The Obama administration is taking apart a controversial, dormant national registry program that tracked visitors from countries with active terrorist groups for several years following the Sept. 11, 2001, attacks.
A final rule eliminating the program will be published in the federal register on Friday.
The move would make it more difficult for President-elect Donald Trump to revive the registry, which hasn’t been used since 2011. The Department of Homeland Security determined it was ineffective and didn’t improve security. Civil rights advocates have long said the program was discriminatory.
On the campaign trail, Trump promised to track Muslims coming to the U.S. and require them to register. He later changed his stance to say he would bar people from countries with a record of Islamist extremism.
Trump’s policy advisers have been looking closely at ways to jump start the registry, called the National Security Entry-Exit Registration System, after he takes office at the end of January.
With the program being officially dismantled on Friday, Trump’s team would have to issue new federal rules to restart it, a process that could take several months and would require a period for soliciting comments from the public, which likely would be contentious.
The Trump transition team is preparing several executive actions for the incoming president, Trump spokesman Jason Miller told reporters Thursday morning when asked about President Barack Obama dismantling the registry.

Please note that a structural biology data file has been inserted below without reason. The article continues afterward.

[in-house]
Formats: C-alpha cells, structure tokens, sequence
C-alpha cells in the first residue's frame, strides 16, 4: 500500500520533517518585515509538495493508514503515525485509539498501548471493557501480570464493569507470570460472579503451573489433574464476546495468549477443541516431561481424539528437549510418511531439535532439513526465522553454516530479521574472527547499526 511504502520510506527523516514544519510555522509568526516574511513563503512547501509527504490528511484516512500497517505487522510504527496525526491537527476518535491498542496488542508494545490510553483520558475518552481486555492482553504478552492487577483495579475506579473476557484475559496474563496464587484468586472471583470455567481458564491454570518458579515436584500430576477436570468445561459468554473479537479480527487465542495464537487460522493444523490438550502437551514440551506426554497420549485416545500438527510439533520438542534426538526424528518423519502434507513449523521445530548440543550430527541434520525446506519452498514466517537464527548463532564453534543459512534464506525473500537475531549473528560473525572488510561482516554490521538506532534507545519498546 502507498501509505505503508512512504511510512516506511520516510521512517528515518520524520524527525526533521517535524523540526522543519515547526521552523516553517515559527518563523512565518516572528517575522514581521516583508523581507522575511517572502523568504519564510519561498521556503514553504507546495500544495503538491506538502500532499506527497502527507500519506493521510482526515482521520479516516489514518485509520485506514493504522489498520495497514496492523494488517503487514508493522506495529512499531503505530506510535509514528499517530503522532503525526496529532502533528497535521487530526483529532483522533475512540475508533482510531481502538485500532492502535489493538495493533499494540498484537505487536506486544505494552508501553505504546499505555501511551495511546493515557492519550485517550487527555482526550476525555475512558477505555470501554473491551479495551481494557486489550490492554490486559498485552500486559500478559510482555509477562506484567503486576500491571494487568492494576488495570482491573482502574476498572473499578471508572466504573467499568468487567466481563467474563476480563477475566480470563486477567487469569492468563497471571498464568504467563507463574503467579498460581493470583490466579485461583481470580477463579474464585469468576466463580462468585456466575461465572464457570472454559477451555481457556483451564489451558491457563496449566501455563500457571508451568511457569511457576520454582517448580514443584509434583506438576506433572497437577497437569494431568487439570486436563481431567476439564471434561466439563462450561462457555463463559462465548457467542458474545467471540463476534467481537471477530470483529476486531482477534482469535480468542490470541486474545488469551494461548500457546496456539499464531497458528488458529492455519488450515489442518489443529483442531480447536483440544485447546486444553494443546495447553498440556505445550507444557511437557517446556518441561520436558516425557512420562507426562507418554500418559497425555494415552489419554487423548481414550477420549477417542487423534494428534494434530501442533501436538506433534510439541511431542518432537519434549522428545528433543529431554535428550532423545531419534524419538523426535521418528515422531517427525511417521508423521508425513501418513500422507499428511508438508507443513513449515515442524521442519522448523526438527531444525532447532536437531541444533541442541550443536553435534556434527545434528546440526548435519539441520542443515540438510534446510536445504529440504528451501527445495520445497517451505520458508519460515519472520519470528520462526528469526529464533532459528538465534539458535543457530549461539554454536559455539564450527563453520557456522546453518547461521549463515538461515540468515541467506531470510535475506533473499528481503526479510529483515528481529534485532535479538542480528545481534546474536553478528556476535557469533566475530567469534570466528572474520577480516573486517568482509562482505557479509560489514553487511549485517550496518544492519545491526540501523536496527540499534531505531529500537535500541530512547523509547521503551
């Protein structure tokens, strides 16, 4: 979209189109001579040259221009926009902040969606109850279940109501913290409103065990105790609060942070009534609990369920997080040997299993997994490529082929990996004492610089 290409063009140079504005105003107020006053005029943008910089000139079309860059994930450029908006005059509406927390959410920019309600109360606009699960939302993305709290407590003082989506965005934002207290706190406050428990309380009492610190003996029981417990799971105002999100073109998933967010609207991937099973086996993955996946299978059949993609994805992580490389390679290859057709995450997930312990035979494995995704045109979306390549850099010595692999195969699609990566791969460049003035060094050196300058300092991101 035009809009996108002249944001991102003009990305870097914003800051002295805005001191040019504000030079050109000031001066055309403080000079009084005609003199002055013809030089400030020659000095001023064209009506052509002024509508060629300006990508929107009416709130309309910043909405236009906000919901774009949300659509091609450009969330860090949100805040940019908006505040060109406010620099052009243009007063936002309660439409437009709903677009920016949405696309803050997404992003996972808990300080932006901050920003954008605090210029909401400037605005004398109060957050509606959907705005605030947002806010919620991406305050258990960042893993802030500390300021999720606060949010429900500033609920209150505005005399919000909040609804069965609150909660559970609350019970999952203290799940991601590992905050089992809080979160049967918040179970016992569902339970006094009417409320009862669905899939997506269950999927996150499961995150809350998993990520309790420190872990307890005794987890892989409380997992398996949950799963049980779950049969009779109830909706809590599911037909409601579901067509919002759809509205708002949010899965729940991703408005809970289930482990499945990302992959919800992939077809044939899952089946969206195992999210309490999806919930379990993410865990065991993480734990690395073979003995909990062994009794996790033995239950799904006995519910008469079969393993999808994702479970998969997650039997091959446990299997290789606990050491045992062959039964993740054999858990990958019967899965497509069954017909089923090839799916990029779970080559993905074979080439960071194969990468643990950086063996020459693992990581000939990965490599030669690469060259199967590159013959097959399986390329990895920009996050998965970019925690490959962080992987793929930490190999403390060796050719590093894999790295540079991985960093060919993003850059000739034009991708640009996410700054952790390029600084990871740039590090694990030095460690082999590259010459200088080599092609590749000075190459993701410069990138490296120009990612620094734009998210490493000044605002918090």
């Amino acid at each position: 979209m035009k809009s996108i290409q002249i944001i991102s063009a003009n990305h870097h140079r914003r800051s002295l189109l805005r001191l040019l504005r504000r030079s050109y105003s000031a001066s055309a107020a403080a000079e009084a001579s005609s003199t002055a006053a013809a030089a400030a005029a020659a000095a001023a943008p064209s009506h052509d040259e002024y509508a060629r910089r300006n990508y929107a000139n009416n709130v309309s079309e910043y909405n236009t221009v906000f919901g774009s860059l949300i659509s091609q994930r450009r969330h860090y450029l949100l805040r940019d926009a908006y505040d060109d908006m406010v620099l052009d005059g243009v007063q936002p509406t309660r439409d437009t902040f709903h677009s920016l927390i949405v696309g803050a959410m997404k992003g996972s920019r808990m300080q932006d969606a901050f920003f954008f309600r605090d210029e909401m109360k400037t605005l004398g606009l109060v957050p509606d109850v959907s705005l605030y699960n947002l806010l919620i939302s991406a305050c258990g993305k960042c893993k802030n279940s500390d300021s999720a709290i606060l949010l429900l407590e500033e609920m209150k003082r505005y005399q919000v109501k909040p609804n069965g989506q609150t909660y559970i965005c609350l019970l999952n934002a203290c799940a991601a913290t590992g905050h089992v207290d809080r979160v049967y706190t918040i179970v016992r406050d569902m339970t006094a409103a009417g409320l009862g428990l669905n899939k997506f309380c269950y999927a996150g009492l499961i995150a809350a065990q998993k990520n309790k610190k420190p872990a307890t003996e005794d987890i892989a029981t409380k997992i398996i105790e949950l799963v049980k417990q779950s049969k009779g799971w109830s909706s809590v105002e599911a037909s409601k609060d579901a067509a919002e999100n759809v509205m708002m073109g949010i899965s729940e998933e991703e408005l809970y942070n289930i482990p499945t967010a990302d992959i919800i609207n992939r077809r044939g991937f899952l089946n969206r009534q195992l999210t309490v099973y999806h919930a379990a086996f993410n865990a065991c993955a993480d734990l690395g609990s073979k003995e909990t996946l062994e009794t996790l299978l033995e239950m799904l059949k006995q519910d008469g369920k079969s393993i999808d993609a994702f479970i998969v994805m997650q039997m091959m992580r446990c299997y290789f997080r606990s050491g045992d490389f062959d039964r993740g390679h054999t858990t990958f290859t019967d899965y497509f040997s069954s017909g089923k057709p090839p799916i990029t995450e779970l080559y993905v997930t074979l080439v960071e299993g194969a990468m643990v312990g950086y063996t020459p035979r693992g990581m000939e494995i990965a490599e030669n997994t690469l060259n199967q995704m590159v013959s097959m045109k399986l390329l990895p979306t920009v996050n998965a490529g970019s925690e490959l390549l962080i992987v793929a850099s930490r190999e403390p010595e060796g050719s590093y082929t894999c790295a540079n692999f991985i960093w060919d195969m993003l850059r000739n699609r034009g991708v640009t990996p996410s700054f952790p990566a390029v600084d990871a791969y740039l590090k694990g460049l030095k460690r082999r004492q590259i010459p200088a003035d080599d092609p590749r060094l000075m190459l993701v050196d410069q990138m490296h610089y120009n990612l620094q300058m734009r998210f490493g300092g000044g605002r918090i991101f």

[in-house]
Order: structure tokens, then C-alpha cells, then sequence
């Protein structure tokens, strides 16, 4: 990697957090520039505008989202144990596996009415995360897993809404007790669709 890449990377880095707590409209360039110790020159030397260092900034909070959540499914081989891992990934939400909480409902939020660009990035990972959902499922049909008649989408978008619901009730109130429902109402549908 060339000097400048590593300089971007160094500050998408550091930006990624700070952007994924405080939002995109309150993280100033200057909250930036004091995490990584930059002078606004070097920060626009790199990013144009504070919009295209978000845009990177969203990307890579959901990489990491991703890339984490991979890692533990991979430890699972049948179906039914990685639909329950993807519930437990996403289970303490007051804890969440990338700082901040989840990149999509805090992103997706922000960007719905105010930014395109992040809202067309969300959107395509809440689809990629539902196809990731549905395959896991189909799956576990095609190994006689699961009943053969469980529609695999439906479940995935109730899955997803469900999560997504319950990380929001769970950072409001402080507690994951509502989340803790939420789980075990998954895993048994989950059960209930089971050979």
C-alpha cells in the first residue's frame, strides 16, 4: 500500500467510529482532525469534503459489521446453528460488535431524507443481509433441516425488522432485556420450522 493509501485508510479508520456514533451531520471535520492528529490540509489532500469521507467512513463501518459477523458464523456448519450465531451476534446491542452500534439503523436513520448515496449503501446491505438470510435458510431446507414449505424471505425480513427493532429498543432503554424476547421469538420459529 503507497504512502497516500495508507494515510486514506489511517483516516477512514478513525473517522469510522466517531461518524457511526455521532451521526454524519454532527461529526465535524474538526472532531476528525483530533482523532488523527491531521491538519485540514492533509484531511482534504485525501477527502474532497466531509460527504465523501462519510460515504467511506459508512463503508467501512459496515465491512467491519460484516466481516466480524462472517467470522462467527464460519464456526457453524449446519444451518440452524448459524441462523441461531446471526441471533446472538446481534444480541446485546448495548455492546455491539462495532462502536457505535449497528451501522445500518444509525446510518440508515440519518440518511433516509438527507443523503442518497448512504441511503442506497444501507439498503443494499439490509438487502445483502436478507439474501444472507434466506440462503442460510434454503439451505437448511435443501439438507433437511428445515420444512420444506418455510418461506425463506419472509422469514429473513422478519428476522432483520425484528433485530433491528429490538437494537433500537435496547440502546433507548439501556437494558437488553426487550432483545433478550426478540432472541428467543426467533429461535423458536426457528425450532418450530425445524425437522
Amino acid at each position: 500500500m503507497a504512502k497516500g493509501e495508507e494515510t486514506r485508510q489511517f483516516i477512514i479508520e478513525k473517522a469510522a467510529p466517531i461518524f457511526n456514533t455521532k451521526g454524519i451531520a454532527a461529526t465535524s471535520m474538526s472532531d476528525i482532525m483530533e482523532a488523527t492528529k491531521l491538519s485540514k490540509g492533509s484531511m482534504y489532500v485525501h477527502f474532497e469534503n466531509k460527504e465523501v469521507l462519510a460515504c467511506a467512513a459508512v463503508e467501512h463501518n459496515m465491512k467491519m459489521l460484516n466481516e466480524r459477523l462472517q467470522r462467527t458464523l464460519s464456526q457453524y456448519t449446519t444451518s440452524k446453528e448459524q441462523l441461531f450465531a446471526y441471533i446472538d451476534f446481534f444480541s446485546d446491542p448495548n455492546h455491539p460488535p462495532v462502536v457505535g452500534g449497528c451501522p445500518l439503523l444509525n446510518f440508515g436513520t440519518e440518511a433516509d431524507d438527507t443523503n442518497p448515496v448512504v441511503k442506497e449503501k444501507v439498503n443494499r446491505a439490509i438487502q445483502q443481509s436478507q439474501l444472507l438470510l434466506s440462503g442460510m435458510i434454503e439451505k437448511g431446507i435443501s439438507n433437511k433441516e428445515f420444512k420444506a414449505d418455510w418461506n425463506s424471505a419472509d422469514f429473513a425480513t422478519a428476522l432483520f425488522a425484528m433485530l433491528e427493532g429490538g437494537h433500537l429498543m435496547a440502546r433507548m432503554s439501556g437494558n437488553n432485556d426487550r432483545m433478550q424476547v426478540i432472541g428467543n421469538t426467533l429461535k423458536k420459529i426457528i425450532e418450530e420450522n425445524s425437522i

Stopping “radical Islamic terrorists” from entering the U.S. is of “paramount importance,” Miller said. He didn’t say directly if Trump would rebuild the visitor registry.
“The American people strongly support tough measures to keep radical Islamic terrorists out of our country, and President-elect Trump has made clear that we will suspend admissions of those from countries with high terrorism rates and apply a strict vetting procedure for those seeking entry in order to protect American lives,” he said.
When asked on Wednesday if he would set up a registry for Muslims or impose a ban on Muslim immigrants in the wake of the truck attack on a market in Berlin, Trump said simply: “You know my plans.”
Democratic lawmakers and civil-liberties advocates have demanded in recent weeks that Obama dismantle the registry. They’ve cited a 2012 inspector general report that said Homeland Security databases collecting traveler fingerprints, flight manifests and intelligence information on foreigners are more effective at preventing terrorist attacks.
Sen. Patrick Leahy (D-Vt.) praised the Homeland Security Department’s decision to strip away “dead-letter regulations” no longer in use.
“These regulations symbolized an ineffective program based on religious and ethnic profiling, rather than individualized suspicion — a program based on fear, rather than reason,” Leahy said in a statement. “That has no place in this great country, under any administration.”